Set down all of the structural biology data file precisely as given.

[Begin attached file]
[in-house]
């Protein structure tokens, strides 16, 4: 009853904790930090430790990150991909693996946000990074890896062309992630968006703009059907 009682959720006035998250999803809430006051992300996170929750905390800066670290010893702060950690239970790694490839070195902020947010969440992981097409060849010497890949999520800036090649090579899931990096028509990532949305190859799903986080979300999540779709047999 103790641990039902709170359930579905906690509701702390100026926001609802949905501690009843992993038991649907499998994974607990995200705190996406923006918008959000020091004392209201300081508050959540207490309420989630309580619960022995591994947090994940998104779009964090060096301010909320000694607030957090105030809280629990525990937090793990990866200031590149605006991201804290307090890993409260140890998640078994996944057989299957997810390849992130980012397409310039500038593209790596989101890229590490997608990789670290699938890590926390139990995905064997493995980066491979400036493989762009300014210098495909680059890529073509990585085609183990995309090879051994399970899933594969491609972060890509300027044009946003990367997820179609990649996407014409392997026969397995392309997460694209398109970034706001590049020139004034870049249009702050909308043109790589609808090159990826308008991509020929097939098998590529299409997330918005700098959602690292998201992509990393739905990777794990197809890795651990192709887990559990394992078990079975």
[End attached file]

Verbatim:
[in-house]
């Protein structure tokens, strides 16, 4: 009853904790930090430790990150991909693996946000990074890896062309992630968006703009059907 009682959720006035998250999803809430006051992300996170929750905390800066670290010893702060950690239970790694490839070195902020947010969440992981097409060849010497890949999520800036090649090579899931990096028509990532949305190859799903986080979300999540779709047999 103790641990039902709170359930579905906690509701702390100026926001609802949905501690009843992993038991649907499998994974607990995200705190996406923006918008959000020091004392209201300081508050959540207490309420989630309580619960022995591994947090994940998104779009964090060096301010909320000694607030957090105030809280629990525990937090793990990866200031590149605006991201804290307090890993409260140890998640078994996944057989299957997810390849992130980012397409310039500038593209790596989101890229590490997608990789670290699938890590926390139990995905064997493995980066491979400036493989762009300014210098495909680059890529073509990585085609183990995309090879051994399970899933594969491609972060890509300027044009946003990367997820179609990649996407014409392997026969397995392309997460694209398109970034706001590049020139004034870049249009702050909308043109790589609808090159990826308008991509020929097939098998590529299409997330918005700098959602690292998201992509990393739905990777794990197809890795651990192709887990559990394992078990079975």